The Common Law Test:
IRS examiners use the 20-factor common law test to measure how much control you have over the worker. These factors are reflected on IRS Form SS-8, (this form can be downloaded at www.irs.gov) “Determination of Employee Work Status for Purposes of Federal Employment Taxes and Income Tax Withholding.”
You can fill out the SS-8, including the facts of your relationship with the worker, and submit it to the IRS to get a determination of whether the worker is your employee or not.
However, many companies simply use the SS-8 as a self-audit to avoid a misclassification trap; they don’t actually submit the form to the IRS.
Of course, many workers — the IRS estimates as many as 85% of all Form SS-8 filers — submit the form to the IRS because they want to contest their treatment as independent contractors.
But the issue of who has the right to control is often not clear-cut, and the Tax Code doesn’t define “employee.” So, the IRS developed the “20-Factor Test” to arrive at an answer. The IRS later refined this test—it added four new, critical factors and added more weight to some and de-emphasized others in the original 20. You don’t need to have all the factors in your favor to be able to treat a worker as an independent, but you are more likely to pass the common law test if the more important factors point to independence.
According to the manual the IRS uses to train its worker classification auditors, the three most important factors are:
Instructions to workers: Your worker is probably an employee if you require him or her to follow instructions on when, where, and how work is to be done. This is a very important factor. However, if you tell your electrician you want blue switch plate covers instead of white, you are not exercising control to a degree that would make the person an employee.
Job training: If your company provides or arranges for training of any kind for the worker, this is a sign you expect work to be performed in a certain way; therefore, the worker is your employee.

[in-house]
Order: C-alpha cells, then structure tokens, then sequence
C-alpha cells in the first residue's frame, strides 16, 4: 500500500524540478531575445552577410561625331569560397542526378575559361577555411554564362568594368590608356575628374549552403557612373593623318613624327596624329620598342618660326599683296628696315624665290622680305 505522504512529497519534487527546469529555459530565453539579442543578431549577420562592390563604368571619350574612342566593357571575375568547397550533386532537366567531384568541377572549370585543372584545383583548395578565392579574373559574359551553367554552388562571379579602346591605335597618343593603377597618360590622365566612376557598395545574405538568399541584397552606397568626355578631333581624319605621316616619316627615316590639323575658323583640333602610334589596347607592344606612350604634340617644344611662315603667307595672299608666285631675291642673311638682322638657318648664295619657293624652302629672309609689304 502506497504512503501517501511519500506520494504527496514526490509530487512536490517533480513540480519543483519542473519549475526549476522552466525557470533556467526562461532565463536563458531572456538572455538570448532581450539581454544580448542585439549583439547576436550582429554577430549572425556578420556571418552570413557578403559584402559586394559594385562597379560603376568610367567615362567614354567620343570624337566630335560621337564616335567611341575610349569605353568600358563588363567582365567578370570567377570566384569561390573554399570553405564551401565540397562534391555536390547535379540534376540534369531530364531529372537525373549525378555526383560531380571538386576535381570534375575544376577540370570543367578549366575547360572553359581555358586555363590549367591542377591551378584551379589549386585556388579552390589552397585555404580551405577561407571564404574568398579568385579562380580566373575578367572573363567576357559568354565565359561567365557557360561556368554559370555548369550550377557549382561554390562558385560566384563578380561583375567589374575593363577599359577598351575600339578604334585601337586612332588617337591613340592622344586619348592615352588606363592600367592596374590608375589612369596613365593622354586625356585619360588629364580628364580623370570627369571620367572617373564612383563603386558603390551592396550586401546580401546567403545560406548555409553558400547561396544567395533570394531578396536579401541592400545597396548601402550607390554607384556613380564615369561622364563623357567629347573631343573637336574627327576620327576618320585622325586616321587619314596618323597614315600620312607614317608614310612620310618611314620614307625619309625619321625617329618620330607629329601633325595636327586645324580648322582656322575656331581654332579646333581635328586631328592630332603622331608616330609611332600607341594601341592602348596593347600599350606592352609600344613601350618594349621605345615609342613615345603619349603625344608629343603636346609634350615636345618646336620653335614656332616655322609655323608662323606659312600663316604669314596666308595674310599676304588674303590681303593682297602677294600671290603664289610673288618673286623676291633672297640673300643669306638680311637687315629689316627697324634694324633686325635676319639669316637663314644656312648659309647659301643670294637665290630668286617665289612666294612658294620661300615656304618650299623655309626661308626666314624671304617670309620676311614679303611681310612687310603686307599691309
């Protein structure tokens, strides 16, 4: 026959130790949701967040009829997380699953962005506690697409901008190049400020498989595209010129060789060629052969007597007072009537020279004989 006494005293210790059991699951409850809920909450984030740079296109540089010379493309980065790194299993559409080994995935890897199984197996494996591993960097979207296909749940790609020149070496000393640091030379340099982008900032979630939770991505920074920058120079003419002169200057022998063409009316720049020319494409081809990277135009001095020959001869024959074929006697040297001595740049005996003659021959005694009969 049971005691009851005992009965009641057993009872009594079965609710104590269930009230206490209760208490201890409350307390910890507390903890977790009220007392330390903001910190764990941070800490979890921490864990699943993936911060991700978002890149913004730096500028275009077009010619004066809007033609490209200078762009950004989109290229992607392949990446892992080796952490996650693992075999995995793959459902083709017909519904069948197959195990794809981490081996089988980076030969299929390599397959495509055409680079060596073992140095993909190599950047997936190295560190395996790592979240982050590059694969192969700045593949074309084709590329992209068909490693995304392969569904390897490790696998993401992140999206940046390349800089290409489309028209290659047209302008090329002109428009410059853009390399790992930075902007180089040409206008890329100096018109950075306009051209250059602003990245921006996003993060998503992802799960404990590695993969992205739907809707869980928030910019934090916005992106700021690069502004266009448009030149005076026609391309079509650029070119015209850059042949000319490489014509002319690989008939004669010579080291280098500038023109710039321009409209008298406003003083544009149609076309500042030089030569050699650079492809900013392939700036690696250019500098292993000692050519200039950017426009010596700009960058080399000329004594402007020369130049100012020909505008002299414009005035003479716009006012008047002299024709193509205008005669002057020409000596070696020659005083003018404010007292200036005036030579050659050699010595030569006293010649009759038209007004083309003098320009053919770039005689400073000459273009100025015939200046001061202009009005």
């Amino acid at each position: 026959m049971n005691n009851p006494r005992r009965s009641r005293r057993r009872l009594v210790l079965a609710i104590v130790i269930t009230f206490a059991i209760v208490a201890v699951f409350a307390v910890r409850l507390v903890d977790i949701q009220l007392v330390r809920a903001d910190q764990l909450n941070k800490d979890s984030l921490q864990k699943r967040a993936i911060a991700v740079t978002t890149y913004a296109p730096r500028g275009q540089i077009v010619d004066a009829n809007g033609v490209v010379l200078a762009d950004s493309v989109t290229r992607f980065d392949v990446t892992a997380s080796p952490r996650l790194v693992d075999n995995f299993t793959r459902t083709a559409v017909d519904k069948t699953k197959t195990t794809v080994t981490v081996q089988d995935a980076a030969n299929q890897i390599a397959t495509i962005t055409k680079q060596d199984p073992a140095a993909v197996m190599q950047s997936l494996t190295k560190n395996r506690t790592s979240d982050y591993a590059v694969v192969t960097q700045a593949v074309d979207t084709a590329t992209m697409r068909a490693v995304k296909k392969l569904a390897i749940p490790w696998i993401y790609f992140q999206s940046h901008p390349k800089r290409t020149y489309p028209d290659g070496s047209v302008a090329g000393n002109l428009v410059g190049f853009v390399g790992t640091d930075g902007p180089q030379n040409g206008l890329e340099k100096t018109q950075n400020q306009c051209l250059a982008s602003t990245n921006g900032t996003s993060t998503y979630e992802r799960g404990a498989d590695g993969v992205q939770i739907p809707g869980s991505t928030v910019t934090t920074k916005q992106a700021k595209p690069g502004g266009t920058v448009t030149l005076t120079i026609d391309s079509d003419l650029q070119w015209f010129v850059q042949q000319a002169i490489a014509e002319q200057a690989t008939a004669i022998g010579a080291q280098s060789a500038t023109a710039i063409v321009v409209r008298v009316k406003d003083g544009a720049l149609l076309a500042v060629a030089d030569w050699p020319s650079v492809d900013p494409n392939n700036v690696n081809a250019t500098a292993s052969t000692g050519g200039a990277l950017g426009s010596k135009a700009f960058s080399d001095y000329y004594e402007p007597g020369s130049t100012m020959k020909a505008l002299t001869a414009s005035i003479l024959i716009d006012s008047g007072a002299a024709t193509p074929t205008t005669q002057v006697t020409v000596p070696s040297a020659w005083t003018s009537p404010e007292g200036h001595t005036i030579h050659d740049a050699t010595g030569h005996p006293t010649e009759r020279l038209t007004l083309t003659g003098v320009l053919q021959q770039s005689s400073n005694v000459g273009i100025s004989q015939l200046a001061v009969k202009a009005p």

Training can be as informal as requiring the worker to attend meetings or work along with someone who’s more experienced.
Worker’s ability to make a profit or suffer a loss: An employee may be rewarded, disciplined, demoted, or fired depending on job performance, but only an independent contractor can realize a profit or incur a financial loss from his or her work. In other words, an employee will always get paid; an independent contractor, however, has a financial stake in his enterprise.
IRS also gives high priority to the following factors:
Intent of your company and of the worker: To build a solid case, you and the worker should sign a written agreement stating the worker is an
independent contractor who will be paid by the job or project, provide his or her own tools, etc.
Pay basis: If you pay a worker on an hourly, weekly, or monthly basis, the IRS will consider it a sign the worker is your employee. An independent is generally paid by the job, project, assignment, etc., or receives a commission or similar fee.
Benefits: Providing benefits other than pay are a strong indicator of employee status. Incorporated status: Workers who are incorporated are generally considered to be working for themselves, not as your employee.
Importance of the worker’s services: If a worker provides services that are integral to the success of your business, the worker is likely your employee.
Personal performance of services: An independent contractor should have the freedom to hire assistants or subcontract work to other workers or firms at his or her expense (this is where profit or loss could enter the picture). If you require the worker to perform the work personally, that’s a
sign of control and therefore indicative of employee status.
Providing assistants: There’s likely an employer-employee relationship if your company hires, supervises, and pays assistants for the worker.
Ongoing relationship: The worker doesn’t have to work for you continuously to be considered an employee; it may be enough if the worker gets assignments at frequently recurring, even if irregular, intervals.
Setting the order or the sequence of the work: If you determine what gets done when, it indicates you control how the work is performed. Allow an independent to decide his or her schedule, both day-to-day and for the longer term.